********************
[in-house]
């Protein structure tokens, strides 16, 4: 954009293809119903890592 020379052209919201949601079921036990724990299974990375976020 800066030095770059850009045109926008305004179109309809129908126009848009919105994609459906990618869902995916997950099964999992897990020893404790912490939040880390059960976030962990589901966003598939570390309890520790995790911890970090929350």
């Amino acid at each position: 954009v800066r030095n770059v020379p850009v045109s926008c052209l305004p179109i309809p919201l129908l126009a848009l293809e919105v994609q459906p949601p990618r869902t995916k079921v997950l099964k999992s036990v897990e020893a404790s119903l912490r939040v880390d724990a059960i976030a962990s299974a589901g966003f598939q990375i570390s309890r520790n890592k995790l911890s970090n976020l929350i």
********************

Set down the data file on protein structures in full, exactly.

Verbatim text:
[in-house]
């Protein structure tokens, strides 16, 4: 954009293809119903890592 020379052209919201949601079921036990724990299974990375976020 800066030095770059850009045109926008305004179109309809129908126009848009919105994609459906990618869902995916997950099964999992897990020893404790912490939040880390059960976030962990589901966003598939570390309890520790995790911890970090929350």
């Amino acid at each position: 954009v800066r030095n770059v020379p850009v045109s926008c052209l305004p179109i309809p919201l129908l126009a848009l293809e919105v994609q459906p949601p990618r869902t995916k079921v997950l099964k999992s036990v897990e020893a404790s119903l912490r939040v880390d724990a059960i976030a962990s299974a589901g966003f598939q990375i570390s309890r520790n890592k995790l911890s970090n976020l929350i």